Stuttgart To Form Cybercrime Center To Combat Organized Crime On The Internet
Against the increased criminality on the internet, the public prosecutorâs office in Stuttgart, Germany is setting up a central cybercrime department. The departmentâs main focus will be to prosecute organized criminals on the internet.
“This is about organized crime, so the serious cases,” head of the authority, Chief Prosecutor Siegfried Mahler, said on Wednesday in Stuttgart. According to Mahler, organized crime on the internet includes weapon trafficking cases on the dark web, and where malware and Trojans are used to steal data and spy on victims. According to the annual report of the public prosecutorâs office in Stuttgart, these crimes are mostly committed for the sole purpose of gaining profits.
Stuttgart law enforcement authorities are responsible for large-scale procedures in the economic sector. In serious cases, jurisdiction does not end in the Stuttgart area but also applies to the state of WÃ¼rttemberg. This includes, for example, cybercriminals with an extremist background. The study showed that the number of economic traffickers increased by more than 20 percent (5,426 cases) in 2016 compared to the previous year. Mahler claims the rise is due to internet crime. He brought some examples of minor cases, such as fraud attempts on e-commerce websites, such as eBay.
According to the project, the new cybercrime department will consist of four to five prosecutors and will be launched in the upcoming few weeks. New employees were hired, however, the authorities still complained about the shortage of workers. According to Mahler, about 30 prosecutors are still missing in Stuttgart. The Southwest FDP (Free Democratic Party) welcomed the new central department against cybercrime.
“It is incomprehensible why the state government is no longer responsible for the protection against cyber attacks,” said the political partyâs spokesman, Nico Weinmann, and digital expert Timm Kern in a joint interview. “The police lack specialists. In addition, cooperation between business and authorities must be intensified on both sides. ”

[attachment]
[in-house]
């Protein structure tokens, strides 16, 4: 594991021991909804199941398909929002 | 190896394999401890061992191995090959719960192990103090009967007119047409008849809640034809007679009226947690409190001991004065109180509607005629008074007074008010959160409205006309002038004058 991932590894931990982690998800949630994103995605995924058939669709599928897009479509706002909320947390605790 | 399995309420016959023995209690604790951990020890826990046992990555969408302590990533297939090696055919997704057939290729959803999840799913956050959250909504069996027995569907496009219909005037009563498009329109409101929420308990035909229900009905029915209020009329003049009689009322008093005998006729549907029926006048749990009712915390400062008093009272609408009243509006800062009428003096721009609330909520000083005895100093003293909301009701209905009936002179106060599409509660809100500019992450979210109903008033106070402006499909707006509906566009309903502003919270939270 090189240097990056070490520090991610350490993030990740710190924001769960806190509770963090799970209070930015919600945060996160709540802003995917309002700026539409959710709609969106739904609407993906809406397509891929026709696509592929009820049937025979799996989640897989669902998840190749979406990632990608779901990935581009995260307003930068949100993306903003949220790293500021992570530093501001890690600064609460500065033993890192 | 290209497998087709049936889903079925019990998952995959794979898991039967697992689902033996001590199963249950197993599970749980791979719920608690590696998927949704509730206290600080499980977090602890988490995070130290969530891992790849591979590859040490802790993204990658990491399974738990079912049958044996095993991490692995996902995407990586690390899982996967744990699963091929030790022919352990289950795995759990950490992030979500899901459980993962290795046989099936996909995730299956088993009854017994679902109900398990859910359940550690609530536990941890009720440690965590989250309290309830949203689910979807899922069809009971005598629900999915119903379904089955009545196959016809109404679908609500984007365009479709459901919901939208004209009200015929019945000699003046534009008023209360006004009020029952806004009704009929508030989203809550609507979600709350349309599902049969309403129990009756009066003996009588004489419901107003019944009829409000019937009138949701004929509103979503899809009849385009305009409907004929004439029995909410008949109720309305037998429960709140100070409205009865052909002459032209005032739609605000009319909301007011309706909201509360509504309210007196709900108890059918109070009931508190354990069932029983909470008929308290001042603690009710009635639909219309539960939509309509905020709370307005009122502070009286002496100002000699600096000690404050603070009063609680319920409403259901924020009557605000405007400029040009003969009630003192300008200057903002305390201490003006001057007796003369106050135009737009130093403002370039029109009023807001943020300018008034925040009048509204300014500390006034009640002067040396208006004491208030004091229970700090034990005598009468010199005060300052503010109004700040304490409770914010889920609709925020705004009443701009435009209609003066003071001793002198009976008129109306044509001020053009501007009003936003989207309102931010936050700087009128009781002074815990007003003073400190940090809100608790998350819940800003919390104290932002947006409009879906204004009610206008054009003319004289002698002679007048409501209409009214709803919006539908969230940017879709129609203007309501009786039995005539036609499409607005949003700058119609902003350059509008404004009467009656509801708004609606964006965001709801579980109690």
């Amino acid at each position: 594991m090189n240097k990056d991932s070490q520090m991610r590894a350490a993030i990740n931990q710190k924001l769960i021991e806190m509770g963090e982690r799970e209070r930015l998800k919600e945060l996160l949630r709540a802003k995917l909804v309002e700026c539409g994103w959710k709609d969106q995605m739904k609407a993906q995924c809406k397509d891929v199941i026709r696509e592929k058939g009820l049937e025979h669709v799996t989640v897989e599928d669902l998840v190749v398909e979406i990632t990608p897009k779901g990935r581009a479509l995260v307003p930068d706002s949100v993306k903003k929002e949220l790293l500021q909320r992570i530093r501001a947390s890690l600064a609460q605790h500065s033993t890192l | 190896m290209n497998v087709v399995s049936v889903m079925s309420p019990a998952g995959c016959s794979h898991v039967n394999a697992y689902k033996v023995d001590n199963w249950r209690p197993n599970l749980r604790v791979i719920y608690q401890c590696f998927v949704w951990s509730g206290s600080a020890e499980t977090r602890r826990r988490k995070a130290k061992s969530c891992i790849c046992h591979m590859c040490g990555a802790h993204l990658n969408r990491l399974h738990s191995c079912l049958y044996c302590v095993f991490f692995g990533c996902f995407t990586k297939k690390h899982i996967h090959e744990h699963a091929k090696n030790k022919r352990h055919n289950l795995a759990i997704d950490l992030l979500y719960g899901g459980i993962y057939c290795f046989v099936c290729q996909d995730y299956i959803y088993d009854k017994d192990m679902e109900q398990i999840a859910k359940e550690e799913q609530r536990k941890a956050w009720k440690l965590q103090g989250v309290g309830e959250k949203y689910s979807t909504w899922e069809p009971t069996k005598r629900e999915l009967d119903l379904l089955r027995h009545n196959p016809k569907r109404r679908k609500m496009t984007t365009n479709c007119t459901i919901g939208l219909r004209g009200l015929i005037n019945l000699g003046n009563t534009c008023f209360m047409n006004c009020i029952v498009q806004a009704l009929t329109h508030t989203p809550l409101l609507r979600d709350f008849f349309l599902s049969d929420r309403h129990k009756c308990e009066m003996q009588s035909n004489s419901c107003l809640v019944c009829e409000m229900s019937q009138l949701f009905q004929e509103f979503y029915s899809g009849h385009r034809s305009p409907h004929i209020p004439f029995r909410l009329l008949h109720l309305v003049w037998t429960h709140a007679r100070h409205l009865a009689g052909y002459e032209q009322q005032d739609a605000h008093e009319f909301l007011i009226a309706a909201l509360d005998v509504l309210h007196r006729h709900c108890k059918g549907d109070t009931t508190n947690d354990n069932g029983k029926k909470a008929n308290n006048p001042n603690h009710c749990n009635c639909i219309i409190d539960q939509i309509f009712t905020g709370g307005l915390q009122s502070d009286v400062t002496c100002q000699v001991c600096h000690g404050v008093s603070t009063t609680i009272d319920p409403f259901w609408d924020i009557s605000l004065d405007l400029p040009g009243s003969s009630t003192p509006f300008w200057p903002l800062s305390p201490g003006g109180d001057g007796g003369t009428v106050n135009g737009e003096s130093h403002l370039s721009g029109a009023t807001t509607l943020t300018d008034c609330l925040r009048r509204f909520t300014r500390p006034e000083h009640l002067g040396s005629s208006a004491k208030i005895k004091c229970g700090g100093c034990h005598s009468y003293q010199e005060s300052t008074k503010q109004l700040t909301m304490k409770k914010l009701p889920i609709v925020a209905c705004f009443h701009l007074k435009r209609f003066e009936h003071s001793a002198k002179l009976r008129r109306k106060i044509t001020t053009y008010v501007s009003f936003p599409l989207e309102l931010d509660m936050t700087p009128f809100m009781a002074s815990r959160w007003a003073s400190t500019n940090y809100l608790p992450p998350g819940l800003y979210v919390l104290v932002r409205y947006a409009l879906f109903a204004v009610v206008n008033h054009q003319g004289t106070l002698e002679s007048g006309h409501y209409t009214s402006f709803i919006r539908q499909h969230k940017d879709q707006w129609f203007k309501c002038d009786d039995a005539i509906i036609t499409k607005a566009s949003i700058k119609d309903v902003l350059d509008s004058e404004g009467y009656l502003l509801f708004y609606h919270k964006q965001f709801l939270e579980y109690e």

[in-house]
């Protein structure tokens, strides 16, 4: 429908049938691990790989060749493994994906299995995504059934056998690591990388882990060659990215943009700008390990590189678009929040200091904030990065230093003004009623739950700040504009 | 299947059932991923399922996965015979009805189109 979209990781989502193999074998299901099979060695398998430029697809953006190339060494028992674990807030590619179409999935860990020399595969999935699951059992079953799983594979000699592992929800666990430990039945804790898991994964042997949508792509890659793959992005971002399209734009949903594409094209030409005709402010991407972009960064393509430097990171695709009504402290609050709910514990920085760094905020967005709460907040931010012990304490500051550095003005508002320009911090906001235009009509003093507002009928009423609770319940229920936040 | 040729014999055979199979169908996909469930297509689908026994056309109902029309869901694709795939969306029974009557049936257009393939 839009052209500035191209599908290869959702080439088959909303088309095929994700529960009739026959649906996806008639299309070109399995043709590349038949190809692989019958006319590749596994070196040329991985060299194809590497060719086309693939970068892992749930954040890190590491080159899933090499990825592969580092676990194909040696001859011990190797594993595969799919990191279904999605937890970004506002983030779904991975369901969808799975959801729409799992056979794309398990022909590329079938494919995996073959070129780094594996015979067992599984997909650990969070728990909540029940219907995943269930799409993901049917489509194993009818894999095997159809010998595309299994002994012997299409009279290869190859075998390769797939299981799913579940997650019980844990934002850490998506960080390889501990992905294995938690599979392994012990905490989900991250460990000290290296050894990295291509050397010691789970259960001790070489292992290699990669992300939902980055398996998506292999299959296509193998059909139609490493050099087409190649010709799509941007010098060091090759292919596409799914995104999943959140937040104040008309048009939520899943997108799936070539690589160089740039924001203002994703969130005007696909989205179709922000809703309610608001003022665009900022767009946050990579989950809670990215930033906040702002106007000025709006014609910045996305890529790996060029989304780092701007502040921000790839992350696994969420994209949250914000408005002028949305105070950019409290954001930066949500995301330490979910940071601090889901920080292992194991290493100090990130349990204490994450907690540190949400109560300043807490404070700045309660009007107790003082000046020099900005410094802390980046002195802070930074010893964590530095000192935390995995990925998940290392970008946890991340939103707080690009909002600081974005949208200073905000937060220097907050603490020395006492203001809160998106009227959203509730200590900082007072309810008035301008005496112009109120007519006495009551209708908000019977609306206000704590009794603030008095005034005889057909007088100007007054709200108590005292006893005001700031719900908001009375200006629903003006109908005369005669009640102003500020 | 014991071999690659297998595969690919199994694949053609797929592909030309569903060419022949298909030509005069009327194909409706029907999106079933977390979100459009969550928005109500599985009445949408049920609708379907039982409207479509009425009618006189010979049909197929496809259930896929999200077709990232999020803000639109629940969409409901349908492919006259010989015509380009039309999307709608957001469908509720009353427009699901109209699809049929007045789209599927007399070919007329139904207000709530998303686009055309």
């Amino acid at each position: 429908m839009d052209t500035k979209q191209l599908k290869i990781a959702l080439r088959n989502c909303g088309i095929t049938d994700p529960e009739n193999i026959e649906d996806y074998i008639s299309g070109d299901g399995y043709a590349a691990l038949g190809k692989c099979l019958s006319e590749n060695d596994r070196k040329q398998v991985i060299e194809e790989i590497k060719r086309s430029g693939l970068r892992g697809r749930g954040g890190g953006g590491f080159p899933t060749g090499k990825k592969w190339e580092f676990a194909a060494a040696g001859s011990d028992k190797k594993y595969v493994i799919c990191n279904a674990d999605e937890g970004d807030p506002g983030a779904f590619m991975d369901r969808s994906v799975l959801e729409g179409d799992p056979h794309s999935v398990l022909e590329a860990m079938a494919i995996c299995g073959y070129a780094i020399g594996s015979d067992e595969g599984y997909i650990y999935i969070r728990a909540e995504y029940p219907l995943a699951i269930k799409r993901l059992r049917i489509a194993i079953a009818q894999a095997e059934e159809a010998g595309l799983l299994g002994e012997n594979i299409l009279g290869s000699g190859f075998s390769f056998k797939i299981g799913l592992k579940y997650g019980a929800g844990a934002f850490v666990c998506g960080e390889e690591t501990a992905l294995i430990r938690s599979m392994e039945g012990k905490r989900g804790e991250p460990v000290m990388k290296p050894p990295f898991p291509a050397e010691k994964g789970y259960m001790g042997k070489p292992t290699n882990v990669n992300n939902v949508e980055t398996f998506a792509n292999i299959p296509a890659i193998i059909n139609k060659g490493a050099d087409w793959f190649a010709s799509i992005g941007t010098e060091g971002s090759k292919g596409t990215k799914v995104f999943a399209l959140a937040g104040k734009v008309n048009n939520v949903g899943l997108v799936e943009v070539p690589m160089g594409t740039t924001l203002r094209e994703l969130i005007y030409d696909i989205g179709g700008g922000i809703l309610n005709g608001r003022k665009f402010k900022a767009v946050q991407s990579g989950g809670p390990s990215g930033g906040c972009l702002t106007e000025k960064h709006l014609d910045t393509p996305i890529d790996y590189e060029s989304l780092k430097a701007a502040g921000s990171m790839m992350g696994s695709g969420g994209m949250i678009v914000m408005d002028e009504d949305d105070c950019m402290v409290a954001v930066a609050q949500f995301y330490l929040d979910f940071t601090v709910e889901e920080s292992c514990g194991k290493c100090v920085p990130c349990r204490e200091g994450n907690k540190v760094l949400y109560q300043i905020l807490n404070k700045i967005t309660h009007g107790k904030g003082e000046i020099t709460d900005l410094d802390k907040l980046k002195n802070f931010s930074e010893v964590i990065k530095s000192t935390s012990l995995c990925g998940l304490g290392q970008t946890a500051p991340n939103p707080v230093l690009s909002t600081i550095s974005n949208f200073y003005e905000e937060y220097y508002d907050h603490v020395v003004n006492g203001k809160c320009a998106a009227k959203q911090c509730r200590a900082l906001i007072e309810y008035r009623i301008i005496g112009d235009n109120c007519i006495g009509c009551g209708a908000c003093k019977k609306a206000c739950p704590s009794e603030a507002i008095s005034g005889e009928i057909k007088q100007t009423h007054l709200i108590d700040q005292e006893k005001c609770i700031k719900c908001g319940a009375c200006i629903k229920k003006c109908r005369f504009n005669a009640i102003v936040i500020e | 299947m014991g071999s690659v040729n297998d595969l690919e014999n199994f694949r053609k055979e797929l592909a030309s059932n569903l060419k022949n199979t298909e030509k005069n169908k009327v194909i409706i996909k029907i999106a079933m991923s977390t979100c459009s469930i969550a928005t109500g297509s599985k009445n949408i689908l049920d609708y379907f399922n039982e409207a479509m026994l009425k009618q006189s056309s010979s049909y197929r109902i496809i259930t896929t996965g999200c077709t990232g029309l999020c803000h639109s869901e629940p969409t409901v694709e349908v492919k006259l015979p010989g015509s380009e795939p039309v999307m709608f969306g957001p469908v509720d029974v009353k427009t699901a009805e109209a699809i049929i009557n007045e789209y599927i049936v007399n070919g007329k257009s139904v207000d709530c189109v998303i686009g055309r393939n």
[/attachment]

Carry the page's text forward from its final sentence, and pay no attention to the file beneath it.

According to the report, cybercrime includes not only economically motivated crimes but also cases with a terrorist background – such as arms trafficking in the dark web. The researchers described the dark side of the internet, as an anonymous area of the web, which is mainly used by cybercriminals. A special unit against terrorist organizations and foreign extremist groups had already been formed in 2016. According to the report, 290 proceedings were launched last year in cases of Islamism and alien extremism. In the first quarter of this year, this number was already 110.
The report showed, that in 2016, the prosecution authority totaled 112,181 proceedings from all areas, considering a drop of around two percent. In 2015, this number was particularly high since most of the ongoing trials were related to the violation of the residence law.
According to the German news outlet handelsblatt.com, Germany has to step up its game to fight cybercrime on the internet. Hubertus Porschen, the writer of the article, there are major issues with ensuring safety due to the political establishment on the administrative level.
âThe federal government, in its role as chair of the G20 in 2017, is on the right path with its thematic focus on both the advantages and potential risks of digitizationâ, Porschen wrote.
According to the writer, local law enforcement authorities should be more technically trained and equipped to repel the attacks of the cybercriminals. However, since this is not the case in the country, cyber police canât be relied upon, Porschen claims. Since most of the cyber attacks are conducted by criminals from abroad countries, the writer urges an international cooperation between law enforcement authorities.
The writer recommended the German government to remove Germanyâs Federal Office for Information Security from under the jurisdiction of the interior ministry and instead to be overseen by the chancellery. This way, according to him, the institution can operate more independently and become a reliable point of contact for citizens and companies who are looking to improve their defense against the attacks of cybercriminals. Porschen also recommended some changes in the attitude of the federal government, he urged officials to think both macroeconomically and cross-institutionally to be more efficient against cybercriminals.